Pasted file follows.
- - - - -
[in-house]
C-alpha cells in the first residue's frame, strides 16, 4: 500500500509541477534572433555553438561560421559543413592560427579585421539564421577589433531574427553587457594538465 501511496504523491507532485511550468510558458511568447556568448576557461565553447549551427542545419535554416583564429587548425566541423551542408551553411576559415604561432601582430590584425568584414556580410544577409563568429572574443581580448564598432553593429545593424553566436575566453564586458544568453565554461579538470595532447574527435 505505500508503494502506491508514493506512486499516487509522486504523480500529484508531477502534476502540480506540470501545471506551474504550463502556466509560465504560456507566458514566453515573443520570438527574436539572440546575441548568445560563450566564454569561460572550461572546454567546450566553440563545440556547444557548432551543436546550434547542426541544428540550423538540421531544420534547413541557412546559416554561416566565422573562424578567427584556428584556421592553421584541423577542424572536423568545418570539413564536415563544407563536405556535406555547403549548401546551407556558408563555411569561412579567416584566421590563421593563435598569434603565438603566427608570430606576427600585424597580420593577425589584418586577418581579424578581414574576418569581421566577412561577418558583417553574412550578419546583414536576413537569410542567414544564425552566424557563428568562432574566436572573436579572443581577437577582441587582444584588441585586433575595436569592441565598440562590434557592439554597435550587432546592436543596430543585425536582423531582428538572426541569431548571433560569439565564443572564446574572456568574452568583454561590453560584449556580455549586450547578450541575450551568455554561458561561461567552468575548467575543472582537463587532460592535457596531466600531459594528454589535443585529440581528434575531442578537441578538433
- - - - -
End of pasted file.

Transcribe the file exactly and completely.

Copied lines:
[in-house]
C-alpha cells in the first residue's frame, strides 16, 4: 500500500509541477534572433555553438561560421559543413592560427579585421539564421577589433531574427553587457594538465 501511496504523491507532485511550468510558458511568447556568448576557461565553447549551427542545419535554416583564429587548425566541423551542408551553411576559415604561432601582430590584425568584414556580410544577409563568429572574443581580448564598432553593429545593424553566436575566453564586458544568453565554461579538470595532447574527435 505505500508503494502506491508514493506512486499516487509522486504523480500529484508531477502534476502540480506540470501545471506551474504550463502556466509560465504560456507566458514566453515573443520570438527574436539572440546575441548568445560563450566564454569561460572550461572546454567546450566553440563545440556547444557548432551543436546550434547542426541544428540550423538540421531544420534547413541557412546559416554561416566565422573562424578567427584556428584556421592553421584541423577542424572536423568545418570539413564536415563544407563536405556535406555547403549548401546551407556558408563555411569561412579567416584566421590563421593563435598569434603565438603566427608570430606576427600585424597580420593577425589584418586577418581579424578581414574576418569581421566577412561577418558583417553574412550578419546583414536576413537569410542567414544564425552566424557563428568562432574566436572573436579572443581577437577582441587582444584588441585586433575595436569592441565598440562590434557592439554597435550587432546592436543596430543585425536582423531582428538572426541569431548571433560569439565564443572564446574572456568574452568583454561590453560584449556580455549586450547578450541575450551568455554561458561561461567552468575548467575543472582537463587532460592535457596531466600531459594528454589535443585529440581528434575531442578537441578538433